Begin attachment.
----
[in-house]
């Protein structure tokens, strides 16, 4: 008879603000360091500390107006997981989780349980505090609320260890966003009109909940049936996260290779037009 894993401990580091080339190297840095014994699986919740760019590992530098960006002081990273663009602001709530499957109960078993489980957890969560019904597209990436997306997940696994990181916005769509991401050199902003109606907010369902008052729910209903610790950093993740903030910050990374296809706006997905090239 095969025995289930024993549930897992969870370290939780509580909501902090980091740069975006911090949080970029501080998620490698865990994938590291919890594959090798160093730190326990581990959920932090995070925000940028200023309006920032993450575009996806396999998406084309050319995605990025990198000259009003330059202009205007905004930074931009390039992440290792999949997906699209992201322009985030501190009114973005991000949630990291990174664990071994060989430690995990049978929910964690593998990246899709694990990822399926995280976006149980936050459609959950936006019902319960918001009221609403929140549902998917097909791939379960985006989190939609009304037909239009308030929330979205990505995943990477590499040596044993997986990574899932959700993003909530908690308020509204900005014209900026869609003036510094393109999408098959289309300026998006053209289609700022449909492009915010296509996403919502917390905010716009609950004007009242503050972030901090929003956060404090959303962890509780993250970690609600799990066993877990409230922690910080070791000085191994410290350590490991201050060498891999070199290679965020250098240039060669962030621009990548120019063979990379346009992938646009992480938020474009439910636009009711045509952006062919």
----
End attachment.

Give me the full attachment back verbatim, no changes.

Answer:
[in-house]
């Protein structure tokens, strides 16, 4: 008879603000360091500390107006997981989780349980505090609320260890966003009109909940049936996260290779037009 894993401990580091080339190297840095014994699986919740760019590992530098960006002081990273663009602001709530499957109960078993489980957890969560019904597209990436997306997940696994990181916005769509991401050199902003109606907010369902008052729910209903610790950093993740903030910050990374296809706006997905090239 095969025995289930024993549930897992969870370290939780509580909501902090980091740069975006911090949080970029501080998620490698865990994938590291919890594959090798160093730190326990581990959920932090995070925000940028200023309006920032993450575009996806396999998406084309050319995605990025990198000259009003330059202009205007905004930074931009390039992440290792999949997906699209992201322009985030501190009114973005991000949630990291990174664990071994060989430690995990049978929910964690593998990246899709694990990822399926995280976006149980936050459609959950936006019902319960918001009221609403929140549902998917097909791939379960985006989190939609009304037909239009308030929330979205990505995943990477590499040596044993997986990574899932959700993003909530908690308020509204900005014209900026869609003036510094393109999408098959289309300026998006053209289609700022449909492009915010296509996403919502917390905010716009609950004007009242503050972030901090929003956060404090959303962890509780993250970690609600799990066993877990409230922690910080070791000085191994410290350590490991201050060498891999070199290679965020250098240039060669962030621009990548120019063979990379346009992938646009992480938020474009439910636009009711045509952006062919």